Vatican to shine light on Amazon’s indigenous communities

Pope Francis receives gifts from representatives of indigenous communities of the Amazon on October 4, 2019 in the Vatican gardens before the Amazon synod that takes place on October 6, 2019. (File/AFP)
Updated 06 October 2019

Vatican to shine light on Amazon’s indigenous communities

  • The synod, which runs until October 27, will also reflect on making official roles for women, who already play a central part in the Amazonian Church
  • The working document for the “synod,” which mainly brings together bishops from nine Pan-Amazonian countries, denounces in scathing terms social injustices and crimes

Vatican City: Pope Francis will gather Catholic bishops at the Vatican Sunday to champion the isolated and poverty-struck indigenous communities of the Amazon, whose way of life is under threat.

The global spotlight has recently been on the world’s largest rainforest, which is vital for the planet but is suffering from its worst outbreak of fires in years, due in part to an acceleration in deforestation.

The working document for the “synod,” which mainly brings together bishops from nine Pan-Amazonian countries, denounces in scathing terms social injustices and crimes, including murders, as well as suggesting a Church action plan.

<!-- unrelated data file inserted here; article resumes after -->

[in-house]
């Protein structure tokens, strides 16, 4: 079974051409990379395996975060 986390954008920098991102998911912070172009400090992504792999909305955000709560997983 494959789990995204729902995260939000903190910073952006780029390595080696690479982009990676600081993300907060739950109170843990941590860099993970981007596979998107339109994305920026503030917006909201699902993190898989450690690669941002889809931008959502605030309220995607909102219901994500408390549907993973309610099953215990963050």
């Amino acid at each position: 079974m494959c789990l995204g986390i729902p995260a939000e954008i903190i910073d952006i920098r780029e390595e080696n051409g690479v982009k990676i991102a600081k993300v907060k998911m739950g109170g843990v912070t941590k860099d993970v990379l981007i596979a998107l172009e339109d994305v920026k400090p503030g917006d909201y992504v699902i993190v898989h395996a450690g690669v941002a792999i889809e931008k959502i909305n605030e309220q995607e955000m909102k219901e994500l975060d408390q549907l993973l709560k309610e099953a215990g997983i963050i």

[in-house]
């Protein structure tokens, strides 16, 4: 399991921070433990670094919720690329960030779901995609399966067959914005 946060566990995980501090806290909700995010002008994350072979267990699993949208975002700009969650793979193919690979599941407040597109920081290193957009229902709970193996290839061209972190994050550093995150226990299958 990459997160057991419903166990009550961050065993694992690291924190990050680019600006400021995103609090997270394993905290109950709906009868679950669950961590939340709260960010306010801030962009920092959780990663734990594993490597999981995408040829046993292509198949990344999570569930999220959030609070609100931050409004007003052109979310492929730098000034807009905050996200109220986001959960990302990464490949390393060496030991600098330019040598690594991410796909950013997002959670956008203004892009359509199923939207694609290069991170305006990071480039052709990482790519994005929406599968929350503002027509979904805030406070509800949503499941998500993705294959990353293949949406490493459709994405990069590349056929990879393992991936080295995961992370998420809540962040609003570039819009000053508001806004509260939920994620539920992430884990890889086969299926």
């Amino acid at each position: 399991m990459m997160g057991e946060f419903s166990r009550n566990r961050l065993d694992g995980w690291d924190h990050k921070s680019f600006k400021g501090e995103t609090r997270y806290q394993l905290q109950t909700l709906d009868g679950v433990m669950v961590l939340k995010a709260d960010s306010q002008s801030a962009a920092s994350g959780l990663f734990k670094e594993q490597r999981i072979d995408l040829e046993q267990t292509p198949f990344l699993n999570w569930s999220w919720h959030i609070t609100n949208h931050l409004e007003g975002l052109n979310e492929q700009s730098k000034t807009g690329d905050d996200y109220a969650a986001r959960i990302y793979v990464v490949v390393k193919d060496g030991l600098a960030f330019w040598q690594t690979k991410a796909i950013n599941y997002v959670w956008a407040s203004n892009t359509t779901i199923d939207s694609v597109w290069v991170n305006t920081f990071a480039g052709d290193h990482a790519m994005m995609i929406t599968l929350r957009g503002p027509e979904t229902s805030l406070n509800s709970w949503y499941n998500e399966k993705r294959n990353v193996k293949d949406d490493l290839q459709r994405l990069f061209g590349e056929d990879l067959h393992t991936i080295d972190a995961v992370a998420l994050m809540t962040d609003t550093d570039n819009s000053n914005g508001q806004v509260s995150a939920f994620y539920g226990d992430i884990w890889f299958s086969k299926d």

“Listen to the cry of ‘Mother Earth’, assaulted and seriously wounded by the economic model of predatory and ecocidal development... which kills and plunders, destroys and devastates, expels and discards,” the 80-page document says.

The run-up to the three-week synod, or assembly, saw some 260 events held in the Amazon region involving 80,000 people, in a bid to give the local populations a voice in the document.

Among those attending the synod as an observer is Sister Laura Vincuna, a missionary trying to protect the territories of the Caripuna indigenous people in the Brazilian Amazon.

“Help us defend our motherland, we have no other home!” she said on Saturday. “Earth, water, forest: without these three elements nobody can do anything,” she said on the eve of the synod.

Sunday’s gathering comes as Brazilian President Jair Bolsonaro, a climate-change skeptic, told the United Nations that the world’s media were lying about the Amazon, and attacked indigenous leaders as tools of foreign governments.

In his 2015 encyclical on ecology and climate change “Laudato Si,” Francis denounced the destruction of the Amazonian rainforest in the name of “enormous international economic interests.”

Last year the world’s first Latin American pope visited Puerto Maldonado, a village in southeastern Peru surrounded by the Amazon jungle, to meet thousands of indigenous Peruvians, Brazilians and Bolivians.

That trip was the first step toward this synod, which opens Sunday with a mass in St. Peter’s Square. Francis’ hopes of bringing the Catholic faith to far-flung populations will also see the bishops gathered in Rome debate a highly controversial proposal — allowing married men to become priests.

The issue deeply upsets some traditionalists, who argue that making an exception for the Amazon would open the door to the end of celibacy for priests, which is not a Church law and only dates back to the 11th century.

The German Catholic Church in particular, which has an influential progressive wing, has been hotly debating the subject.